My first mistake was buying a cheap server from CloudAtCost without knowing beforehand if I’d have any particular use for it. As is usual for nerds like me, I immediately had to find something to put on there.


My first port of call was to try out OwnCloud. I’d heard rumblings about it on the interwebs previously and figured – despite having a premium Dropbox subscription – that I should have a go at setting it up. Fortunately, getting it working in Ubuntu is pretty much as simple as:

sudo apt-get install owncloud

At this point I can pretty much consider that plan a failure. Open Source guys, listen up: if your software isn’t at least as nice to use as the proprietary stuff, why do you even bother? You shouldn’t just settle for mediocrity and hope that because you’re open source you’ll get a decent userbase of digital hipsters.

The client for OS X is horribly ugly. Did you lot just hand this to the intern uni student to do? Seriously, get a load of this uggo – and this is the image they chose show on their homepage!

OwnCloud sync client - Mac

Yikes! The website that runs on the server isn’t especially fast or reliable, either. Second-hand reports from various sources say that OwnCloud has a knack for randomly corrupting the database or handling sync states between clients poorly. Investigating these issues on the internet reveal it’s most likely improved in newer versions and could’ve been caused by misconfiguring the server.

At this point, I feel I’ve spent way more time on this than I need to. Especially considering the end result is an uglier, slower, less reliable monstrosity which would require my constant attention.


After giving up on OwnCloud and happily going back to Dropbox, I decided to check out Octopress, the blogging framework for hackers. I’ve seen it used in the wild by some pretty prominent figures. The list on their GitHub Wiki is impressively long.

It sounds like my kind of bag.

  • Ruby! Check.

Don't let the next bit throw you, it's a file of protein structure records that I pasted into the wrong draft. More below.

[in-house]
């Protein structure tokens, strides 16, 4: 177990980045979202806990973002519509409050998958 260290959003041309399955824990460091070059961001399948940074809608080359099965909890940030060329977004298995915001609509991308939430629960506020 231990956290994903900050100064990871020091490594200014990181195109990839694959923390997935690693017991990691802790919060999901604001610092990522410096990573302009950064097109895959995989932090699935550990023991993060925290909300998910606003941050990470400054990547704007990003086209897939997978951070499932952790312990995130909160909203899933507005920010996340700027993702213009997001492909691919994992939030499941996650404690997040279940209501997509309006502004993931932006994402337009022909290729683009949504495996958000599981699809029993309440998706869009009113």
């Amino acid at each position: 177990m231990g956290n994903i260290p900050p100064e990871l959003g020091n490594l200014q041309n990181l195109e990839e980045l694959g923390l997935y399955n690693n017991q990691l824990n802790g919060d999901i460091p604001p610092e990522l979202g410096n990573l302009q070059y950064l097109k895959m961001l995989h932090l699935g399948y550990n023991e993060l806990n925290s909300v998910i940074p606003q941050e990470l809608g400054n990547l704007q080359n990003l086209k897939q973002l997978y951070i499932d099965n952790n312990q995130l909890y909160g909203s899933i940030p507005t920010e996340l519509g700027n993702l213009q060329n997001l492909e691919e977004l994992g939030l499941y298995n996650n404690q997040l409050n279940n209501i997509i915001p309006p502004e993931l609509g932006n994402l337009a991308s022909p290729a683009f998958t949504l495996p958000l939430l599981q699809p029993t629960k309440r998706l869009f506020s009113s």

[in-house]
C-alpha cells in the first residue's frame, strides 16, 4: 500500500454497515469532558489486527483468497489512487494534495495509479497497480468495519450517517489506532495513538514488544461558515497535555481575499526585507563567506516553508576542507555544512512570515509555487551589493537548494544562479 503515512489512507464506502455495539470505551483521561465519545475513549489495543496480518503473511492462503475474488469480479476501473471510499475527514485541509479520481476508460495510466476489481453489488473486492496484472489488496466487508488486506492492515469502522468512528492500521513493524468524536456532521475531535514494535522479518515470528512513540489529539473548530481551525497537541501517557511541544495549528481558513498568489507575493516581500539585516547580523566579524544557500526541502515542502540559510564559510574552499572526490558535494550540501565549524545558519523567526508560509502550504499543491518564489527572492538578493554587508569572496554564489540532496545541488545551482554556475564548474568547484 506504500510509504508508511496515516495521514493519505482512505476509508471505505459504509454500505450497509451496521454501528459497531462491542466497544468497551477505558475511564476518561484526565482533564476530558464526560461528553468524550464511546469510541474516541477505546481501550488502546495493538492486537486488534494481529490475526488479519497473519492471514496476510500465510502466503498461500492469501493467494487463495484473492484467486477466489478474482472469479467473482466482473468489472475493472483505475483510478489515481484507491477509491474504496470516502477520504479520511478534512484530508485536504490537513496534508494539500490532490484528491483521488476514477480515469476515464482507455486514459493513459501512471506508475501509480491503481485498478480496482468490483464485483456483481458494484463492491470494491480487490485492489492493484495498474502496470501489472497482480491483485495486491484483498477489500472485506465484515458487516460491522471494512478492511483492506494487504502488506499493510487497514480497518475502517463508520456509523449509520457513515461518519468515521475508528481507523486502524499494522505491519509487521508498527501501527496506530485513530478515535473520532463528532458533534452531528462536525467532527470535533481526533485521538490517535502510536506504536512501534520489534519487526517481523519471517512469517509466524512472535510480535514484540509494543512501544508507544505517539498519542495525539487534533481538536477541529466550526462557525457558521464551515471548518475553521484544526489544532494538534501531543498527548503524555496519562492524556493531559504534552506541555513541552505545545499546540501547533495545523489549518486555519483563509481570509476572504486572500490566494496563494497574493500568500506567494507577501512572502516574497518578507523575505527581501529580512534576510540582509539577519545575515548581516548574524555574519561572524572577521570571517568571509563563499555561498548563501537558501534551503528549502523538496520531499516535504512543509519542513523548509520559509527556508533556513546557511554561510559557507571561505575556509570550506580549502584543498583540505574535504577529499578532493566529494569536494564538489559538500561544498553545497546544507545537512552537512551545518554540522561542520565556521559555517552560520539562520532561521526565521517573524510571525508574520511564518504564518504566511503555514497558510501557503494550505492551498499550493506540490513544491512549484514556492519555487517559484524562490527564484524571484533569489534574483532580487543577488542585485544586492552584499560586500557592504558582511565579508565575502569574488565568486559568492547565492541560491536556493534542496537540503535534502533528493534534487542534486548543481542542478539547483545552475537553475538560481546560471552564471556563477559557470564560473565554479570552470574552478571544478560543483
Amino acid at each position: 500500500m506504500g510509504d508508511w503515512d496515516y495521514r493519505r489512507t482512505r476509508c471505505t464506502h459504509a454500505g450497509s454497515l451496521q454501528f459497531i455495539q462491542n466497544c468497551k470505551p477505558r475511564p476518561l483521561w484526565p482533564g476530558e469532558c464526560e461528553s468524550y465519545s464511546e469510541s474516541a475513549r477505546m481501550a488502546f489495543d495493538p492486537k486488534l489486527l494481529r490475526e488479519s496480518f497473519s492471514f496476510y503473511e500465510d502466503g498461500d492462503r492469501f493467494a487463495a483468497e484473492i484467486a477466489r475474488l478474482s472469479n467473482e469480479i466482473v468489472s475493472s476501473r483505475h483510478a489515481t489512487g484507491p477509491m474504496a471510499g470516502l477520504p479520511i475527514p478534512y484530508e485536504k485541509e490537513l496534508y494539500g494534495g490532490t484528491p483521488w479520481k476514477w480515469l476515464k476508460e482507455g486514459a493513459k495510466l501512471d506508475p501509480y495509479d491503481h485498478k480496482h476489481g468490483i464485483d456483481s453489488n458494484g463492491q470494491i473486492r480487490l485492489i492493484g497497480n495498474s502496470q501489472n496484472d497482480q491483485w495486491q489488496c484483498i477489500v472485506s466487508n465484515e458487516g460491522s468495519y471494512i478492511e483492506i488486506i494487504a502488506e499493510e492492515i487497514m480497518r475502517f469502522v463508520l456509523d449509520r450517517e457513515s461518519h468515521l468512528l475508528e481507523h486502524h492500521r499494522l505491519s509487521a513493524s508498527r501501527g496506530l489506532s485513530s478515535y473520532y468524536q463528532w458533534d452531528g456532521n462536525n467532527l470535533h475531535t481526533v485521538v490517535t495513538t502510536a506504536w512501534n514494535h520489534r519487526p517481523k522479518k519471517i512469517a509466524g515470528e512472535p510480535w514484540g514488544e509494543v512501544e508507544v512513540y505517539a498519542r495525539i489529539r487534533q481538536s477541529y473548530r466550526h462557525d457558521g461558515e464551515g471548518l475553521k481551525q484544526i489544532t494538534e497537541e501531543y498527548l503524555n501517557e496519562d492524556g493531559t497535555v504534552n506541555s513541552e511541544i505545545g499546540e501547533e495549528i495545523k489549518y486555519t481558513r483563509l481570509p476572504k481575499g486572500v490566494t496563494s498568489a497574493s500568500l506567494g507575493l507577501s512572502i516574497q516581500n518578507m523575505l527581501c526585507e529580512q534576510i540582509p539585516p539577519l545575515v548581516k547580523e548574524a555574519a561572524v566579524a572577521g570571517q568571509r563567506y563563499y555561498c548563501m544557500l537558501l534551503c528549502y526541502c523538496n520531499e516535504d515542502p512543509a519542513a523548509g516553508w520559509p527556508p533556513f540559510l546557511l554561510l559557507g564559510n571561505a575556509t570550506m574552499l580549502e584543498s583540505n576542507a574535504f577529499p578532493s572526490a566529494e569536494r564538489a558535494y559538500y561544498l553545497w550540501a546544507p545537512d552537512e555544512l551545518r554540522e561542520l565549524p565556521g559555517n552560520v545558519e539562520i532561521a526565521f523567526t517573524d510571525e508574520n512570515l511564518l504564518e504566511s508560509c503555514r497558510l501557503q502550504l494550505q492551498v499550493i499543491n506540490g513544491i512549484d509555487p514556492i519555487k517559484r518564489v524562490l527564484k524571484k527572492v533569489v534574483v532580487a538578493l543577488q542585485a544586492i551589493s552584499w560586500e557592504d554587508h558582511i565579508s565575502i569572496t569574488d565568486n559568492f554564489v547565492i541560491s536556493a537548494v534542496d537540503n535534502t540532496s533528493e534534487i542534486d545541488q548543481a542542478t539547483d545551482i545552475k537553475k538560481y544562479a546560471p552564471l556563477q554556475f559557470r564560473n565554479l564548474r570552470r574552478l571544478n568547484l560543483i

• Jekyll! Check.

  • Markdown! Check.

  • No need to write HTML or CSS! Check.

The fact that it simply produces a public folder that you can host with any old web server is pretty slick as well. It means – theoretically one day, when I can be bothered – I could pretty much host the entire thing on a CDN, which is kinda cool since I have a heap of spare data on MaxCDN.

I do have some concerns though.

“For Hackers”

The thing is designed to be used by hackers, which to me feels a little bit like a rationalisation for making its user interface deliberately obtuse. I do know my way around the ruby toolchain well enough, but I know that if I leave this thing alone for a while, I’m going to forget which rake command creates a new post, which command regenerates the public folder, which command rsyncs stuff up to the production, etc.


I do like Markdown, but I don’t write nearly enough of it to be fluent in it. This means whenever I want to write a post, I’ll have to pull up Gruber’s trusty Markdown Guide as a reference so I can remember how the fucking links work.


I’ve been bitten by frameworks in the past which claim “no HTML or CSS, promise!” They typically end up being really fugly, or can’t do something I critically need (read: it does something that rustles my jimmies) without cracking open the CSS. I’m already noticing that pungent smell of bullshit in the air. While writing this very post I had to crack open the CSS of the theme I’m using1 to find out why the line-height is inconsistent when <p> are contained in <li>; why the CSS for inline <code> blocks has inconsistent styling to code blocks in <figure> and THE MADNESS BEGINS.

These issues aside, it does look like a promising framework. There’s something really satisfying about being able to write your posts in Sublime Text and preview them in your web browser as though the whole thing is just a flat file. Of course, now that I’ve set the thing up, only now have I come to realise the biggest flaw in my plan: I can’t write for shit.